Not to be deterred, Dr. Clements and others again pursued the appeal of two cases all the way to the Georgia Supreme Court, CLEMENTS el al v. WILKERSON et al  and CLEMEMENTS et al v. ANDERSON et al, in an attempt to nullify the creation of the new county.

But in the end the Georgia Supreme court ruled that any decision was moot since the election  of  county officers had already been held and the case was dismissed.

All challenges aside, Georgia voters approved the constitutional amendment on Nov. 2, 1920, which marks the official date of the creation of Lanier County.

Related posts:

WWI Boom for Clements Lumber Company at Ray City, GA

About 1911  Levi J. Clements,  purchased the big sawmill at Ray City, GA from W.F. Luckie and it became the Clements Lumber Company.   The Clements Family had some experience in the sawmill business. The Clements brothers, Lucius J. Clements, J.I. Clements, and J.S. Clements, operated the mill; Lucius served as the General Manager.

World War I brought an economic boom for the Clements’ sawmill operations.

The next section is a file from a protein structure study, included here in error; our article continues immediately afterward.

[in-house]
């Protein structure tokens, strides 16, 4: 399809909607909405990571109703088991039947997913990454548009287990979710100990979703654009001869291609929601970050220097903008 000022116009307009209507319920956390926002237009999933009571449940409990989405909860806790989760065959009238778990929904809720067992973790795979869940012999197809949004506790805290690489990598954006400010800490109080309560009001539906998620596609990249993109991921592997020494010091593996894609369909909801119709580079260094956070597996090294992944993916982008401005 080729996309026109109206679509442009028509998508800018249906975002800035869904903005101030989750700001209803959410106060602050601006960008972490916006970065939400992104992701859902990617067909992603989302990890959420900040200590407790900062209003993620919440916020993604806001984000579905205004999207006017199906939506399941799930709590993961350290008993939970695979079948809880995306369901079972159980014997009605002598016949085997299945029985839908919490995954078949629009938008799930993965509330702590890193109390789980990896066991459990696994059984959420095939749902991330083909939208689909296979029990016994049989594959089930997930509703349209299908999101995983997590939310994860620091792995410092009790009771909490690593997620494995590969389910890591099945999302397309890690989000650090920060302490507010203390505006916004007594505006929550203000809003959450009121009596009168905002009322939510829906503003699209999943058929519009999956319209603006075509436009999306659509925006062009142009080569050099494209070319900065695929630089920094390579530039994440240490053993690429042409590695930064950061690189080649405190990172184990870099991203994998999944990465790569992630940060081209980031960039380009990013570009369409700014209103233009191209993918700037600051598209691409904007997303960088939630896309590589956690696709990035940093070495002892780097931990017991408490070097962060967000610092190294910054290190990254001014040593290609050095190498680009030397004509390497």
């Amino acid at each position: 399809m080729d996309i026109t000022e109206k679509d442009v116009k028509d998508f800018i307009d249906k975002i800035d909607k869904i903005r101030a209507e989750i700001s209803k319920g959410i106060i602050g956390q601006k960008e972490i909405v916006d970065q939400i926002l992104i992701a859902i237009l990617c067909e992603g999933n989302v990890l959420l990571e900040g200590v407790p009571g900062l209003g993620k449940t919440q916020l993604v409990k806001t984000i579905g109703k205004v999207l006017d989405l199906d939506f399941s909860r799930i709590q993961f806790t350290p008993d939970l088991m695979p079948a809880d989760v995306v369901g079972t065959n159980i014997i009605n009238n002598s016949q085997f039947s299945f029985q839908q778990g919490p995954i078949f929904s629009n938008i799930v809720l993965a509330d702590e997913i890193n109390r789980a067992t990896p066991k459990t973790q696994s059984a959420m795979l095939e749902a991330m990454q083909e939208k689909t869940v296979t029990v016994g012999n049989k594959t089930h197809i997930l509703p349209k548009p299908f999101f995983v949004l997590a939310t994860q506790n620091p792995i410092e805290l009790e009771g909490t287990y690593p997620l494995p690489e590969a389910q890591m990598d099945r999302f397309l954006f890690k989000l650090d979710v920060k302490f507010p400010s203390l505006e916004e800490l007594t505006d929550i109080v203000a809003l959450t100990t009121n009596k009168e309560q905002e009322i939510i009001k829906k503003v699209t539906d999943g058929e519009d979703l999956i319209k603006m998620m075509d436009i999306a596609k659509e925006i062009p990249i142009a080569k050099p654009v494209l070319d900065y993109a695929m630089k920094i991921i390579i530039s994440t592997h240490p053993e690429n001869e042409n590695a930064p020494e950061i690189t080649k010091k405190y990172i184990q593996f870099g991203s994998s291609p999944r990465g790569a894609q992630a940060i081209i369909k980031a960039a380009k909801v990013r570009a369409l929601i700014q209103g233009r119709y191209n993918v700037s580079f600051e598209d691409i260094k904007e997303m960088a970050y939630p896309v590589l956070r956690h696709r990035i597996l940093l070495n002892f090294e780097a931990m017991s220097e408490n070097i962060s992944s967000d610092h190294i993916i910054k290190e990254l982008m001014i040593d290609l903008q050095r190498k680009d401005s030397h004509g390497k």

During World War I, Southern yellow pine was the most abundant of all ship materials and was extensively used in building wood ships along the Atlantic and Gulf Coasts.

During World War I, Southern yellow pine was the most abundant of all ship materials and was extensively used in building wood ships along the Atlantic and Gulf Coasts.

At first the war reduced the market for southern pine lumber, as European markets were closed and the German navy threatened North Atlantic trade. But as War hysteria grew, lumber became a strategic material. By 1917 the U.S. Shipping Board began discussing the construction of  wooden cargo ships to support the war effort.  The price of lumber rose sharply during the war, nearly doubling from 1915 to 1918.4